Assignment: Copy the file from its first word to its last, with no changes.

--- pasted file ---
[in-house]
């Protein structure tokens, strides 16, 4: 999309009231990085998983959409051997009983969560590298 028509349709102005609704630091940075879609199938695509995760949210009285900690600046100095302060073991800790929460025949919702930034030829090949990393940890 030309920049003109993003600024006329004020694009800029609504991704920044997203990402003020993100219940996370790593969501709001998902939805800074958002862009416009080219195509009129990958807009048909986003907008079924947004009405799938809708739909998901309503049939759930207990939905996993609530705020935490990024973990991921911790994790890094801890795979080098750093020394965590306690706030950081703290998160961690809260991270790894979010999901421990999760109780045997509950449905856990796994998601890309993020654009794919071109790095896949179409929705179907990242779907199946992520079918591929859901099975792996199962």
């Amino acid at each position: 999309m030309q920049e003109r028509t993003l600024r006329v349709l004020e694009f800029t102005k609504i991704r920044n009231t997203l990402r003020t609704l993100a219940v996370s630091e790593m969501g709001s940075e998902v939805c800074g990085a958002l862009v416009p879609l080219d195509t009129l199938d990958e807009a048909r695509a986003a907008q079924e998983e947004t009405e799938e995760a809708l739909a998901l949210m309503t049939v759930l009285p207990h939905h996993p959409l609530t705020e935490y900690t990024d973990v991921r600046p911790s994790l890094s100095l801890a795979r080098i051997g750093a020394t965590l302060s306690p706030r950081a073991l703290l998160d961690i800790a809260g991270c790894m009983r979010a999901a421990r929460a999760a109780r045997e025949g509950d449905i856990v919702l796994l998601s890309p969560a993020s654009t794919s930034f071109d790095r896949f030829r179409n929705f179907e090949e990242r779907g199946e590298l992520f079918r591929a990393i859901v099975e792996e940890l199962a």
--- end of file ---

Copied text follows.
[in-house]
């Protein structure tokens, strides 16, 4: 999309009231990085998983959409051997009983969560590298 028509349709102005609704630091940075879609199938695509995760949210009285900690600046100095302060073991800790929460025949919702930034030829090949990393940890 030309920049003109993003600024006329004020694009800029609504991704920044997203990402003020993100219940996370790593969501709001998902939805800074958002862009416009080219195509009129990958807009048909986003907008079924947004009405799938809708739909998901309503049939759930207990939905996993609530705020935490990024973990991921911790994790890094801890795979080098750093020394965590306690706030950081703290998160961690809260991270790894979010999901421990999760109780045997509950449905856990796994998601890309993020654009794919071109790095896949179409929705179907990242779907199946992520079918591929859901099975792996199962």
């Amino acid at each position: 999309m030309q920049e003109r028509t993003l600024r006329v349709l004020e694009f800029t102005k609504i991704r920044n009231t997203l990402r003020t609704l993100a219940v996370s630091e790593m969501g709001s940075e998902v939805c800074g990085a958002l862009v416009p879609l080219d195509t009129l199938d990958e807009a048909r695509a986003a907008q079924e998983e947004t009405e799938e995760a809708l739909a998901l949210m309503t049939v759930l009285p207990h939905h996993p959409l609530t705020e935490y900690t990024d973990v991921r600046p911790s994790l890094s100095l801890a795979r080098i051997g750093a020394t965590l302060s306690p706030r950081a073991l703290l998160d961690i800790a809260g991270c790894m009983r979010a999901a421990r929460a999760a109780r045997e025949g509950d449905i856990v919702l796994l998601s890309p969560a993020s654009t794919s930034f071109d790095r896949f030829r179409n929705f179907e090949e990242r779907g199946e590298l992520f079918r591929a990393i859901v099975e792996e940890l199962a």